The Greenback then broadly extended its gains on Tuesday, getting a final bullish boost when July headline retail sales rose 0.6%, which is double the projected 0.3% gain. Meanwhile, the core reading increased by 0.5%, which is more than the consensus of +0.3%.
Not only that the details of the report revealed that the improvements were broad-based across various store types and the previous readings even got upgraded to boot.
Again, this was the last bullish boost for the Greenback, very likely because forex traders were hunkering down for the FOMC minutes.
Unfortunately for the Greenback, word hit the wires that Trump disbanded his Manufacturing Council and Strategy & Policy Committee.
Here’s The Donald announcing the news himself:
Rather than putting pressure on the businesspeople of the Manufacturing Council & Strategy & Policy Forum, I am ending both. Thank you all!
— Donald J. Trump (@realDonaldTrump) August 16, 2017
This news apparently reignited concerns and flamed doubts over Trump’s growth-oriented plans, which caused the Greenback to step back a bit.
And it was just downhill for the Greenback from there since the FOMC minutes ended up being dovish as well. Forex Gump has the specifics, so read his write-up here, if you’re interested.
The short of it is that Fed officials were divided on their outlook for inflation, with “several” already beginning to think “that the risks to the inflation outlook could be tilted to the downside.”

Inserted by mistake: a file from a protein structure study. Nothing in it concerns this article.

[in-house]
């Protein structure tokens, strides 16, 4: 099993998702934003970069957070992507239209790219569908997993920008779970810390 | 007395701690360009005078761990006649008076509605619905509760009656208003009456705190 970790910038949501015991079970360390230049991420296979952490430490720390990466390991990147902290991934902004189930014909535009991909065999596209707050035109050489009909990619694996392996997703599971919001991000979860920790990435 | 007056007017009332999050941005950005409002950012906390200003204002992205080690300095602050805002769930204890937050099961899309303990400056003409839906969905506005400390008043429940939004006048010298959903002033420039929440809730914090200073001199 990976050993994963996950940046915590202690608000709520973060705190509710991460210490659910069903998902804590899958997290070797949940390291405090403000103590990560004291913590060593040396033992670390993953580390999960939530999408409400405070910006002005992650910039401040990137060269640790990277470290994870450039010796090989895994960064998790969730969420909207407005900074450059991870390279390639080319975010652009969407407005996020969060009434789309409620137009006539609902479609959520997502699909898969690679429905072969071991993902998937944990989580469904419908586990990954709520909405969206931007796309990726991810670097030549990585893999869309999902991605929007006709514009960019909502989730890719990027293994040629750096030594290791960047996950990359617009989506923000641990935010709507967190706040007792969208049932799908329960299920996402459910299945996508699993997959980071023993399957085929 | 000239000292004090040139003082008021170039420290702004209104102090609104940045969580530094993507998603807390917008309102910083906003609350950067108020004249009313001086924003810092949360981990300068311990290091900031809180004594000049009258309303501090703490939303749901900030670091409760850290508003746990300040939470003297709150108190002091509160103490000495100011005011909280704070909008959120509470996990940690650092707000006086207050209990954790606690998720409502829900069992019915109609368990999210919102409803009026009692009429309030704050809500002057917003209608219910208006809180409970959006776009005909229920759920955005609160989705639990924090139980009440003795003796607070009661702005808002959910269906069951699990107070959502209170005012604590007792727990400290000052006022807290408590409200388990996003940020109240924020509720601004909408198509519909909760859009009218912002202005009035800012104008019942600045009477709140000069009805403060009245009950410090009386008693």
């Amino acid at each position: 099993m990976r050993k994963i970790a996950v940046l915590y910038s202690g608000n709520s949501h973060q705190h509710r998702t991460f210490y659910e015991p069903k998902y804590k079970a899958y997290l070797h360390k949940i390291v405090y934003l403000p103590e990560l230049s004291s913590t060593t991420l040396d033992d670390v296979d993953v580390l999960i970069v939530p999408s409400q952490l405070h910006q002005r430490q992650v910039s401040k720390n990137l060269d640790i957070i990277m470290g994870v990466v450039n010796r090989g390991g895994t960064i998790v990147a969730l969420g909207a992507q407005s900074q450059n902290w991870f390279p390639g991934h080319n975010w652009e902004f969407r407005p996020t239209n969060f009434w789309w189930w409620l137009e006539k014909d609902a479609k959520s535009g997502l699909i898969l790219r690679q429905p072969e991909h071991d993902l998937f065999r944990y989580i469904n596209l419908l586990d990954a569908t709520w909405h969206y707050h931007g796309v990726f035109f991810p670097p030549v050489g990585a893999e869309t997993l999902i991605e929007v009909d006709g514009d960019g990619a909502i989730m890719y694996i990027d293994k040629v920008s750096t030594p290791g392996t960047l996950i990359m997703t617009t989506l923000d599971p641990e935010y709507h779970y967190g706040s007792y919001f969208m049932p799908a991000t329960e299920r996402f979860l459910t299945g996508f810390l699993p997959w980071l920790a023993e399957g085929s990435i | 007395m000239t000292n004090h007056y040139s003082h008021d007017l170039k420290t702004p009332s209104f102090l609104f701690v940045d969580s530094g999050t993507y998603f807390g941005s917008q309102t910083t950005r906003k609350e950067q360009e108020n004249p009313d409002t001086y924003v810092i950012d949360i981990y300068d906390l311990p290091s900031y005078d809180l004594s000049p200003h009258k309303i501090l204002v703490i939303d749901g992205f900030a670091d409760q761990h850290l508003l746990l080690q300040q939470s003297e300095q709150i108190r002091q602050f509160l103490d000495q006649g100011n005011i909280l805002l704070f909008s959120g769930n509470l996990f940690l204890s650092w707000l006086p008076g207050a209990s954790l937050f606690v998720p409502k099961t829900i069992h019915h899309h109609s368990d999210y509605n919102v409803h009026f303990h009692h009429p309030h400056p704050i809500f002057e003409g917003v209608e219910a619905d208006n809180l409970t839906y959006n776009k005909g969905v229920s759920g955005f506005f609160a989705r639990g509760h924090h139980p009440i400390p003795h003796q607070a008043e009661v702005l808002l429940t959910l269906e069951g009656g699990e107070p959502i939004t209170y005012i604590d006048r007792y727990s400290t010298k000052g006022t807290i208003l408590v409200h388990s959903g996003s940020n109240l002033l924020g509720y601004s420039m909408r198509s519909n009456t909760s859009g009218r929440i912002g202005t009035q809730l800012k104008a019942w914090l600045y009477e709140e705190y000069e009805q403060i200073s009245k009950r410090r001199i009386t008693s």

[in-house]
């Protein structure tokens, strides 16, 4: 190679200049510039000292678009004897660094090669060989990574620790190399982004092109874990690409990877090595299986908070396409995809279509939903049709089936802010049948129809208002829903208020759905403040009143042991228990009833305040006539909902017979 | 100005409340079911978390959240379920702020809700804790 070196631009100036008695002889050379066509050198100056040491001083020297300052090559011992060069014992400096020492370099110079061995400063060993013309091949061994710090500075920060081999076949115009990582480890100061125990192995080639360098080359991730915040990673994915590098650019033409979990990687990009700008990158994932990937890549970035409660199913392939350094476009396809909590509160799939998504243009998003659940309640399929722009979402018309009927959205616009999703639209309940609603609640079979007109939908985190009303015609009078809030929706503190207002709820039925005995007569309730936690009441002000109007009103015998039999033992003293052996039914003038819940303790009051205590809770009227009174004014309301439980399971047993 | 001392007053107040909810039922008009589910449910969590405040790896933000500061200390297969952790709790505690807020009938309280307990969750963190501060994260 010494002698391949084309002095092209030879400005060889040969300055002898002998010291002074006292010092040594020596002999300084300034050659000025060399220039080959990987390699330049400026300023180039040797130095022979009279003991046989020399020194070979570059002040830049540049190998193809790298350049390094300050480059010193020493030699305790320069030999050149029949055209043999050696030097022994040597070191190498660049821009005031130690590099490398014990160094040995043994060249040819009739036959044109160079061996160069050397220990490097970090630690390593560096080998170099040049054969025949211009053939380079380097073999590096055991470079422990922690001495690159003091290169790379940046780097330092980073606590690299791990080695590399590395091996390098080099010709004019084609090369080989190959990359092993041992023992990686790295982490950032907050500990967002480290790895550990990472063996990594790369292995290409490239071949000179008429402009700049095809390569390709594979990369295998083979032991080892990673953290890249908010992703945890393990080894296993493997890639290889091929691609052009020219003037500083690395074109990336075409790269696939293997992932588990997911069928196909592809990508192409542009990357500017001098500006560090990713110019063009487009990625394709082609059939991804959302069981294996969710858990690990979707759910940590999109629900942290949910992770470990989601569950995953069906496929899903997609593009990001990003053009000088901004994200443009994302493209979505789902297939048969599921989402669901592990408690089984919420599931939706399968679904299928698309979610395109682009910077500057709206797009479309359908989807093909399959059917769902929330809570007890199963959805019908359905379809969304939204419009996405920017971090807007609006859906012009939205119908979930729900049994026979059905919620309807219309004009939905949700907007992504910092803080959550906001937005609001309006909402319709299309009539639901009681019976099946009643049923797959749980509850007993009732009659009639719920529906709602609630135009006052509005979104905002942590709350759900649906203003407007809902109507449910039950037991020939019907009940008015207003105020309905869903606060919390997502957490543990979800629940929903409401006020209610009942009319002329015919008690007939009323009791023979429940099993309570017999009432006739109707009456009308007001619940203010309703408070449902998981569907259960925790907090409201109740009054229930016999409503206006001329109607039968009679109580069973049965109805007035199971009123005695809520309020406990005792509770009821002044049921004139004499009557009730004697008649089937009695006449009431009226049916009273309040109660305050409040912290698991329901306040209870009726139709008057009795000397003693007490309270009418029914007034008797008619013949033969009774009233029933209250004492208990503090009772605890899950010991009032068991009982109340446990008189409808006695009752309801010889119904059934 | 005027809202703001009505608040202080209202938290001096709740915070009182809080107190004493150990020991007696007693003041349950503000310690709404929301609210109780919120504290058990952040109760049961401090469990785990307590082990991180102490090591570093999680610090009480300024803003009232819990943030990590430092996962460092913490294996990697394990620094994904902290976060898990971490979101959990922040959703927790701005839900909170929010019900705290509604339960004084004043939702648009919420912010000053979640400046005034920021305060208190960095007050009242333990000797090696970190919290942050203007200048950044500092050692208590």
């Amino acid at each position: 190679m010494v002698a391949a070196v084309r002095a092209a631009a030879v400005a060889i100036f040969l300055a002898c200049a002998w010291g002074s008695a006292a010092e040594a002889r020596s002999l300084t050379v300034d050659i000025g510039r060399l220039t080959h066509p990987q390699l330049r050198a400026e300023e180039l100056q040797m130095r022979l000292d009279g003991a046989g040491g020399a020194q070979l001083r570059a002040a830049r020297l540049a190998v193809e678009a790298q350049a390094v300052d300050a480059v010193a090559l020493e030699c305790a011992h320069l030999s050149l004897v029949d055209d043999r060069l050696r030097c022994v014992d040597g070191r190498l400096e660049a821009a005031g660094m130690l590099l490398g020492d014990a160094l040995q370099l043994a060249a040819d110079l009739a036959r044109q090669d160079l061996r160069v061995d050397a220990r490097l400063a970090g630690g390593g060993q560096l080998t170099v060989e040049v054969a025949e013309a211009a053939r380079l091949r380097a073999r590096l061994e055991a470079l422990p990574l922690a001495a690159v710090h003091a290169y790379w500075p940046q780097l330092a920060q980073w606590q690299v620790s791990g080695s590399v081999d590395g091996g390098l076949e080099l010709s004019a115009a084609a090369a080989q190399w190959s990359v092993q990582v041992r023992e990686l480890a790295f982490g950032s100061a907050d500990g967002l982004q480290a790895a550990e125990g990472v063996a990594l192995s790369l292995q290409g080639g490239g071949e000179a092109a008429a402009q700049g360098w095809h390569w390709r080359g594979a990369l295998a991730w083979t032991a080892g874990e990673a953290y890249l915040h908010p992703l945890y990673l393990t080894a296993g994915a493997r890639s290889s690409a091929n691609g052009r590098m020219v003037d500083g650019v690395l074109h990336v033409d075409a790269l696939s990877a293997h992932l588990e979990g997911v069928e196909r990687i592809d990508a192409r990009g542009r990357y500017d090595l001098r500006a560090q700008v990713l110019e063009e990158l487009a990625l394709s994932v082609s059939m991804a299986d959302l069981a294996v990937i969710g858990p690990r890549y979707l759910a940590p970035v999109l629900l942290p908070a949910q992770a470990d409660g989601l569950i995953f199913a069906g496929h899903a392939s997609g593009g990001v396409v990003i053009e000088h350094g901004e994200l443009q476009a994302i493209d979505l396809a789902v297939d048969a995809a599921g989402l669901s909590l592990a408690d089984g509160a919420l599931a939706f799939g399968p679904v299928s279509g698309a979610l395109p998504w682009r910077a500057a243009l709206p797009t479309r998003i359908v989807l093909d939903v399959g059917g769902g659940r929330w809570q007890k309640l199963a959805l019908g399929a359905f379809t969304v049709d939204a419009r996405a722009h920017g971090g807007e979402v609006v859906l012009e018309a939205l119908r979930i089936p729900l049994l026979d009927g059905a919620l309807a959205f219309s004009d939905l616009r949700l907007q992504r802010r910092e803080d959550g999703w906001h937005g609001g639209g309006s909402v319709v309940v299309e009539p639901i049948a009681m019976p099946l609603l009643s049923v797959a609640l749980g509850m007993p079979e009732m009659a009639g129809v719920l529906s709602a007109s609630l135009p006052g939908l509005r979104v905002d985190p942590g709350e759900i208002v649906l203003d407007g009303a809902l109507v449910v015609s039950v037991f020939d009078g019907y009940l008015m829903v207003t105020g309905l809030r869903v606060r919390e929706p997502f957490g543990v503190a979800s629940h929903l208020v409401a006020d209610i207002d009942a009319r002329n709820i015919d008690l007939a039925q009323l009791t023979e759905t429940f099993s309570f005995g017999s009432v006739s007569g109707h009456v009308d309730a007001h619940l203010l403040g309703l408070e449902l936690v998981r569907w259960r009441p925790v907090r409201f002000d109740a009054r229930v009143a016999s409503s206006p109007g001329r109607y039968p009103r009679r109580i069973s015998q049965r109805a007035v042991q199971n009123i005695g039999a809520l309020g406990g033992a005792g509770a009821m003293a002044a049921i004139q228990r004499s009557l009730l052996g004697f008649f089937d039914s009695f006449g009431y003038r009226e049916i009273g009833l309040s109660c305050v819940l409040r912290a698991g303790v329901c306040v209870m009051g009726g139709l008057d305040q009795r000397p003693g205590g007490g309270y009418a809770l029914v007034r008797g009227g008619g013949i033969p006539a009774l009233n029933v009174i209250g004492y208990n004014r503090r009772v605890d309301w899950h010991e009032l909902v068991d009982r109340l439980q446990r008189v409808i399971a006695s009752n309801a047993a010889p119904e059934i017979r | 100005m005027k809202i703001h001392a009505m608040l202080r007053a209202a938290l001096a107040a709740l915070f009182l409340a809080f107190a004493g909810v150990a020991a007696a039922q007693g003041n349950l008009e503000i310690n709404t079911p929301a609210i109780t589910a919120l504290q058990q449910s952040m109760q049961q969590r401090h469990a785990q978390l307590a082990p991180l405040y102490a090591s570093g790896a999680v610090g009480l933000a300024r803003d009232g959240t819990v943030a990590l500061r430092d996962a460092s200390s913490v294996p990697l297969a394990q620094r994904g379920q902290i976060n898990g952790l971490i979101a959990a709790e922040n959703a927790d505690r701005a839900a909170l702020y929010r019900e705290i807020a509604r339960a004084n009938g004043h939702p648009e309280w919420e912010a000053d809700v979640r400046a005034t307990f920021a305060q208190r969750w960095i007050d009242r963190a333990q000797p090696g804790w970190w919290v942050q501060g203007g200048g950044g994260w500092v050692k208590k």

And because of this divided outlook, “some” FOMC members argued that the Fed “could afford to be patient under current circumstances in deciding when to increase the federal funds rate further and argued against additional adjustments until incoming information confirmed that the recent low readings on inflation were not likely to persist and that inflation was more clearly on a path toward the Committee’s symmetric 2 percent objective over the medium term.”
Moving on, the Greenback extended its losses before staging a broad-based recovery during Thursday’s morning London session. There were no apparent catalysts, however, so the broad-based recovery was likely just due to short-covering.
After that, the Greenback had a mixed performance before briefly resuming its broad-based slide during Friday’s Asian session and then ending with a rather mixed performance during Friday’s European and U.S. sessions.
The Swiss Franc
If you didn’t skip the discussion on the euro, then you probably guessed that the Swissy fared poorly this week. And as usual, the Swissy was dancing in tandem with the euro.
However, the dance wasn’t as synchronized as before because there were instances of decoupling, as marked below.
The first instance of decoupling happened on Monday. Risk-taking was the general sentiment at the time and the safe-haven Swissy was apparently more sensitive to that, especially after last week’s strong performance.
The second instance happened during Thursday’s London session since the euro was in retreat ahead of the ECB minutes back then, but the Swissy had choppy price action.
The third instance happened during Friday’s U.S. session when the Swissy got sold off across the board while the euro had a more mixed performance. SNB meddling is a possibility, but the likely trigger for the Swissy’s broad-based selloff was the rumor that White House adviser Stephen Bannon was either quitting or getting fired.